Influencing Change

This Ocala beauty and fashion blogger is ready to help other entrepreneurs find success.

Chante Burkett has declared 2021 her year to give back. After spending the past year and a half focusing on her health and well-being, the Ocala beauty and fashion influencer has decided to take her brand, My Chic Mastermind, to the next level: mentoring other bloggers and helping local Black business owners develop their brands.

“This year is about me pouring all my knowledge into others. It’s my giving-back year,” Burkett declares. “I’m gearing back up my mentorship―to really support and help others, especially around Ocala. Within the Black community, I really want to focus on helping businesses get their brand in a better place in the public eye. I have branded myself. I have branded other people. So that is my main goal―to use my experience to help my community this year.”

And Burkett has a lot to share. She has a lot of success of her own to draw on. But she’s also learned a lot of life lessons through hard times and heartache.

As an influencer, she lives her life in the public eye. Her job is to create content for social media and her website—to engage women in conversation, to promote brands she represents—and to look good doing it.

In blog posts on her website and Instagram feed, Burkett shares her personal experiences as conversation starters for her audience of more than 212,000. They’re mostly plus-size women, like her, she says. And when she writes about her life, they write back. Over the past two years, her followers have been “virtually” by her side through heartaches and breakups, the trials and tribulations of single motherhood and a tragic accident that would have caused many others to give up.

From Beauty to Blogger

From the time she was 13 years old, Burkett had a distinct passion. After graduating from North Marion High School, she went to cosmetology school at Central Florida Community College (now College of Central Florida).

“Hair was my thing,” she remembers. “I’ve always loved hair.”

However, after working in a beauty shop for just a short time, Burkett had her daughter, Alayjah. That’s when her priorities changed. Working long hours and trying to find someone to watch her daughter just wasn’t worth it.

“I was like, ‘No, this isn’t for me.’ My career in that field didn’t last long,” she reveals. “But I found another one.”

Burkett ended up going back to college. But by the time she was finishing her degree, she had discovered blogging. A new photocentric digital platform, Instagram, was just taking off and Burkett was along for the ride.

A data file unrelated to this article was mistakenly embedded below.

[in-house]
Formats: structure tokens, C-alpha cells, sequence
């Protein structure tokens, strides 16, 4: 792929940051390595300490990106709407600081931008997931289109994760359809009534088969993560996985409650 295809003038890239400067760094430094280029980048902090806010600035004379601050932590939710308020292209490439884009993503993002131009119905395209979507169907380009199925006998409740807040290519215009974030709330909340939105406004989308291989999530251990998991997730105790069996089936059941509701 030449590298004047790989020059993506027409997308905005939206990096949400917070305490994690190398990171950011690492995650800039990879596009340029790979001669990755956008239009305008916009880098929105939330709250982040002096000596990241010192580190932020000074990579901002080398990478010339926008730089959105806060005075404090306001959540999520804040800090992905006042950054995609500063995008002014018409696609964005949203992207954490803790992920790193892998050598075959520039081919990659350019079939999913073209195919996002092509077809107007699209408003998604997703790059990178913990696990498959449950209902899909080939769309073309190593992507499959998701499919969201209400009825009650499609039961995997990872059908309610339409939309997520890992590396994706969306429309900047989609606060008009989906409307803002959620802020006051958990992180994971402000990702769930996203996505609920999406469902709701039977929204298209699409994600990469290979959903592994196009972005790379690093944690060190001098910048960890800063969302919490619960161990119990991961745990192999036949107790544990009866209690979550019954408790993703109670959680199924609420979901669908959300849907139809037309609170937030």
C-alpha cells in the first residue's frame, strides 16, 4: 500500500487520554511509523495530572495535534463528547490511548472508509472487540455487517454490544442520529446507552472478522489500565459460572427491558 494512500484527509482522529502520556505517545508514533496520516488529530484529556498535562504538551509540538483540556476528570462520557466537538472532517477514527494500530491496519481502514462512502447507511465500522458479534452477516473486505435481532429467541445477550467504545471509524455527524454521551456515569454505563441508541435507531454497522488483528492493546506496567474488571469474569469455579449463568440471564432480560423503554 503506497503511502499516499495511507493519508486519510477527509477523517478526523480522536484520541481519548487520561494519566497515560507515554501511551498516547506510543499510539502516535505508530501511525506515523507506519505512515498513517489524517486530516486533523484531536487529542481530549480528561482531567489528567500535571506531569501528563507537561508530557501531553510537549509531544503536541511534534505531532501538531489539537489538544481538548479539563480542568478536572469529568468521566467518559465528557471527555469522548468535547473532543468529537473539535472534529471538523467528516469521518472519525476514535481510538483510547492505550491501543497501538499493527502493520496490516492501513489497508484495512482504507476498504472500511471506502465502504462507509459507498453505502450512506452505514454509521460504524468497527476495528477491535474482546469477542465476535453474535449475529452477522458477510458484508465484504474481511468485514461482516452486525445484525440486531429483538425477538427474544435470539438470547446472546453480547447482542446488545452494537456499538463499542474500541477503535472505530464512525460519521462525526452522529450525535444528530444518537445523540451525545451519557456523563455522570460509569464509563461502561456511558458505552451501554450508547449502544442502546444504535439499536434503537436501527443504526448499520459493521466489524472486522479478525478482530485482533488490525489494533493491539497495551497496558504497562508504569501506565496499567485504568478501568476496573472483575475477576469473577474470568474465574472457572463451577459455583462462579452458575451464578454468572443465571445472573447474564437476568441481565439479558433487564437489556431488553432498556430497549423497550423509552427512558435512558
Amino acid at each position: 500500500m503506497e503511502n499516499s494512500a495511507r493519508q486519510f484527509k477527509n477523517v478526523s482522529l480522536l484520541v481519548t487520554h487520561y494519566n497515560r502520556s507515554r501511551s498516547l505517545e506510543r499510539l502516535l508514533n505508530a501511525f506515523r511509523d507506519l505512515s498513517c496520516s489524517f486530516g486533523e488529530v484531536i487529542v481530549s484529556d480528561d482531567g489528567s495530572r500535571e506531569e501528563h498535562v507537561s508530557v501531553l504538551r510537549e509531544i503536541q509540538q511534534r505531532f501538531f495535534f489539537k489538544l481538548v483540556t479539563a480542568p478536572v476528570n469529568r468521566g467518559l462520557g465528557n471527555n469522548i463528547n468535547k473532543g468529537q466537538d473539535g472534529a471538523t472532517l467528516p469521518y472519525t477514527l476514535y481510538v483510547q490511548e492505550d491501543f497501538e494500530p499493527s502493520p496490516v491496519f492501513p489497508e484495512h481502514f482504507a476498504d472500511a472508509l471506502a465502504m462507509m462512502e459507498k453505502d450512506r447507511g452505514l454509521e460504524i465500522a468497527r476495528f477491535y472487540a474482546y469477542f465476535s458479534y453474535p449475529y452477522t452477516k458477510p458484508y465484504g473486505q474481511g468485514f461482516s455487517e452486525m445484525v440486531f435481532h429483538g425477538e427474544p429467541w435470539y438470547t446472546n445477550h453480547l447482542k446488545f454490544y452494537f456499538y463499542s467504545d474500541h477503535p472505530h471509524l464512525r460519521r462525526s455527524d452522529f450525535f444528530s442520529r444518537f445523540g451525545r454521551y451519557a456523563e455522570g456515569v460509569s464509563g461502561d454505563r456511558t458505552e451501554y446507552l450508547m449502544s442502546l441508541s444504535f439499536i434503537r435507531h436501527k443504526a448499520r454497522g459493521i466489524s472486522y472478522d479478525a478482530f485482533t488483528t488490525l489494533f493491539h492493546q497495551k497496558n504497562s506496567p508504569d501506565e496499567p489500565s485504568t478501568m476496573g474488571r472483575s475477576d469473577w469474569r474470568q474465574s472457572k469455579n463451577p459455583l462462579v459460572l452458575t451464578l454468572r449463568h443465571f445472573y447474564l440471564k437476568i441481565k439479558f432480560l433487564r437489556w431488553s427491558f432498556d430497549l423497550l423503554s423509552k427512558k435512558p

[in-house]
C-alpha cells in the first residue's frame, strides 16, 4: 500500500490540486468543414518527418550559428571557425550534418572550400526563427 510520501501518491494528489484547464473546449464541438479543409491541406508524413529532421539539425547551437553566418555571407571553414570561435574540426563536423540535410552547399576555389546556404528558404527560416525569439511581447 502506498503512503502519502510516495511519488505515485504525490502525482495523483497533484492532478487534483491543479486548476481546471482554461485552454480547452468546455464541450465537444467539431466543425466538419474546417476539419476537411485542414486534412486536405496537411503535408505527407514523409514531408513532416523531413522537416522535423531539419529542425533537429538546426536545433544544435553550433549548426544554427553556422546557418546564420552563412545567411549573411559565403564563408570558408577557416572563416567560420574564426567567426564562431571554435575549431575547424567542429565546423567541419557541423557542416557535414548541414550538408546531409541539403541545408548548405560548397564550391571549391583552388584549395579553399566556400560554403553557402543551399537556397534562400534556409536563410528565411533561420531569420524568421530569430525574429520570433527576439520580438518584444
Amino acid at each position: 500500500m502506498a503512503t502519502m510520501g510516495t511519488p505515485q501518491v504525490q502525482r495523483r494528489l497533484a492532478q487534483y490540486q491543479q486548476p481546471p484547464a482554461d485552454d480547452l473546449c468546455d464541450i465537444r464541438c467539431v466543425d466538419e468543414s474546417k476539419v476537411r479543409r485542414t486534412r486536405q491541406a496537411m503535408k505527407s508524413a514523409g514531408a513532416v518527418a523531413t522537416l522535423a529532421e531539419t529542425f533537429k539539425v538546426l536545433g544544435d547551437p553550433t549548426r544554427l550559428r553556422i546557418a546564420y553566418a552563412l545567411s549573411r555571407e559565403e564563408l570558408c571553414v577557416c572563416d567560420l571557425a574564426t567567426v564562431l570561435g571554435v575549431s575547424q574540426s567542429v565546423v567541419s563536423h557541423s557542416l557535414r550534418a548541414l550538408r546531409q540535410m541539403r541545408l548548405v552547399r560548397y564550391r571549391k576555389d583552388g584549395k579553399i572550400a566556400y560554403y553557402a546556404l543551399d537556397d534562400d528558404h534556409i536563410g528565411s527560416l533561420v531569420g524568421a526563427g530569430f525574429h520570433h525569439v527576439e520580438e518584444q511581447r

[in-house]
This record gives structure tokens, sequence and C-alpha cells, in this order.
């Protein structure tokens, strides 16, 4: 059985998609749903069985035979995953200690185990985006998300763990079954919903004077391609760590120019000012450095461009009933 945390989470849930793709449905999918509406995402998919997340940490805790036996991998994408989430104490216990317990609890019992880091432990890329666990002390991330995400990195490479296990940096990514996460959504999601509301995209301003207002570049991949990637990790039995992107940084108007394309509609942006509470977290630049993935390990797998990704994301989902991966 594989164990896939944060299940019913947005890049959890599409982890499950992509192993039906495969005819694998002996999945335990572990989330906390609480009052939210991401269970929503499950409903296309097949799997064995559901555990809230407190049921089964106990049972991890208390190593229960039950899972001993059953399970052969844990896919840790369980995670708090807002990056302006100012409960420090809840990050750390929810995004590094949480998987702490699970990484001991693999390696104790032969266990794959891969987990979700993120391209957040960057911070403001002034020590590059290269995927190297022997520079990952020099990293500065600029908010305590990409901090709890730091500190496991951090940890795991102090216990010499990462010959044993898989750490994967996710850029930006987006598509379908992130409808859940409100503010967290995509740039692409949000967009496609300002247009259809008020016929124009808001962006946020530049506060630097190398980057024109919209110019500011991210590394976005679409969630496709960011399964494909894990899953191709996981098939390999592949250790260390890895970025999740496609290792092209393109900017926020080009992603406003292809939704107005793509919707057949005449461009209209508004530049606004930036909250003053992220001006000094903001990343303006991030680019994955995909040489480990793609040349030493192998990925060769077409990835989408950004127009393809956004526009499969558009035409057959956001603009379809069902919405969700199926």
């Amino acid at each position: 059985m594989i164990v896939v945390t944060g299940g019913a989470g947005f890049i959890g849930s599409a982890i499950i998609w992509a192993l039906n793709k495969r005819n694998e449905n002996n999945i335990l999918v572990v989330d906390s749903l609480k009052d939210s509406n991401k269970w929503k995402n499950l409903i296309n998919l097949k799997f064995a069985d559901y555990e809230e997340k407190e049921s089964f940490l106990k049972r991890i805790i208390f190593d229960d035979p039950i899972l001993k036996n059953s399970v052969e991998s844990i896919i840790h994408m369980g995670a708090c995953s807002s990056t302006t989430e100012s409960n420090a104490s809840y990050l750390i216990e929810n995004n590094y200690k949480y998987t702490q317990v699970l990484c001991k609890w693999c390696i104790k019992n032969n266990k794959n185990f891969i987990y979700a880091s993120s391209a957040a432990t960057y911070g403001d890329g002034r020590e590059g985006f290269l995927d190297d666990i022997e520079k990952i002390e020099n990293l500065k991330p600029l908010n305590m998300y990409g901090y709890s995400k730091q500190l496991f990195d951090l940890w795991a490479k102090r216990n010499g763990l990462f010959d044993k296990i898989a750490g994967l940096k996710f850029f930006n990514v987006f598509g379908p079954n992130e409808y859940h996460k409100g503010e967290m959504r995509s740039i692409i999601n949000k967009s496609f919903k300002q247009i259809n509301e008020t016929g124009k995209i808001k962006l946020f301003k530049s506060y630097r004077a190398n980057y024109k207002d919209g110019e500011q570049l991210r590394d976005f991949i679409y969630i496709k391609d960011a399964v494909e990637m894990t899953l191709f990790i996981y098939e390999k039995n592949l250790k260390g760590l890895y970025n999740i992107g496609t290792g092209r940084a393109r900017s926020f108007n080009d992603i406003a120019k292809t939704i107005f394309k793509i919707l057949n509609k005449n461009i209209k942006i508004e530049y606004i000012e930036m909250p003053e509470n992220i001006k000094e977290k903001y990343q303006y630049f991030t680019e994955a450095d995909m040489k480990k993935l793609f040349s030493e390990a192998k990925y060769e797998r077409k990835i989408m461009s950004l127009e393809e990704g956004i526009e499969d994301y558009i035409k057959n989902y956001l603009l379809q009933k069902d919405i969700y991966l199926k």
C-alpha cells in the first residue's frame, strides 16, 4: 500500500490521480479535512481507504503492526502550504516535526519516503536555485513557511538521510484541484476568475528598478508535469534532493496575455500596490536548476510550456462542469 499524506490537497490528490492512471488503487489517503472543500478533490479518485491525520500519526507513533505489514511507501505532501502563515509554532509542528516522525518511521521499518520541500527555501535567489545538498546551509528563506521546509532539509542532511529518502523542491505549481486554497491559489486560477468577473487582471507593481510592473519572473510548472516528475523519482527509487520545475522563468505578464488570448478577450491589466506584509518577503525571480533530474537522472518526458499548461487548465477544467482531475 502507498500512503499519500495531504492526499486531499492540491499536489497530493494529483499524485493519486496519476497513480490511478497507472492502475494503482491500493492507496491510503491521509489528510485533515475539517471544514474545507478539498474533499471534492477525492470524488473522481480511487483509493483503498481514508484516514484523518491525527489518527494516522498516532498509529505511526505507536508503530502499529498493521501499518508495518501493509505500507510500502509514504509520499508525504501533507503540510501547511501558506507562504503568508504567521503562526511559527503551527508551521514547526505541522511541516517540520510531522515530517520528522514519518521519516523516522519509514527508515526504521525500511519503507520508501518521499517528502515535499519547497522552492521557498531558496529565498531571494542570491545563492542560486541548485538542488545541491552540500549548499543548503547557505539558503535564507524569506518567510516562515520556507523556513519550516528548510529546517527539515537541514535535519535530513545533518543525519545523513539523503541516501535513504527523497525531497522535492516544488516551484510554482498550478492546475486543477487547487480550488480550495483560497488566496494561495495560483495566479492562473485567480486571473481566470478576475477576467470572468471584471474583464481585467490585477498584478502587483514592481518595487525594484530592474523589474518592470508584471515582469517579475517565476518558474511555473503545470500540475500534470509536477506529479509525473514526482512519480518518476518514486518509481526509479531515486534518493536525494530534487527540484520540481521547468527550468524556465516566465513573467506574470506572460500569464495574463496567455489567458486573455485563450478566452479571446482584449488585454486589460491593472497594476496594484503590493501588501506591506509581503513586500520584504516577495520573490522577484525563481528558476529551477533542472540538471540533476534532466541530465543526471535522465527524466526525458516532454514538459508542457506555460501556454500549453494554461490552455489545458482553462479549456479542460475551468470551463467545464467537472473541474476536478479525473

“I had just had my daughter. I didn’t know about fashion,” Burkett remembers with a laugh. “I was just posting what I liked on me. And people started honing in and I started gaining followers. I didn’t even know about the blog space. All I knew was I’m just sharing what I’m finding that I love.”

It didn’t take long for Burkett to find success on social media. Two years later she found herself at a career crossroads.

“I had just finished up school doing social work and my blog actually took off that year,” she recalls. “I told myself, ‘If I make more money this year doing blogging versus social work then I’m going to continue blogging.’ And I’ve been blogging full-time for seven years. I can honestly say I have made six figures from blogging.”

Life as an Influencer

As a digital influencer, Burkett partners with beauty and fashion brands to promote their products through her online posts and photos. Being selective about partnering with companies that fit her personal brand has helped her build lucrative alliances.

“People on the outside don’t understand exactly what we do. When it comes to brands, we are advertising dollars. We are marketing. So brands are willing to pour into us, if we have the audience; if we have the support. If we have the content that they like, they will pour into us to create content for them.

“One of my top brands that I actually have a great relationship with—I have had a relationship with them for about the past three to four years—JCPenney,” she reveals. “I love them. My first major job with them was the Here I Am campaign and it was basically a campaign about me being me and being a single mother just doing my thing. It started from there and I landed about three major campaigns with them since then. But I work with them literally every other month on small jobs. I work with them through beauty, fashion, especially with their beauty, with Sephora inside JCPenney. That’s my top brand that I work with.

“And this past year I was blessed to have a year partnership with Fabletics,” she continues. “I actually love Fabletics because, as a plus size woman, a lot of brands don’t like to give us nice, daring activewear. We’re used to boring activewear. Fabletics, they actually added plus (sizes) about a year and a half ago and they pulled in a bunch of us influencers and I actually love, love their items. I signed on for another year.”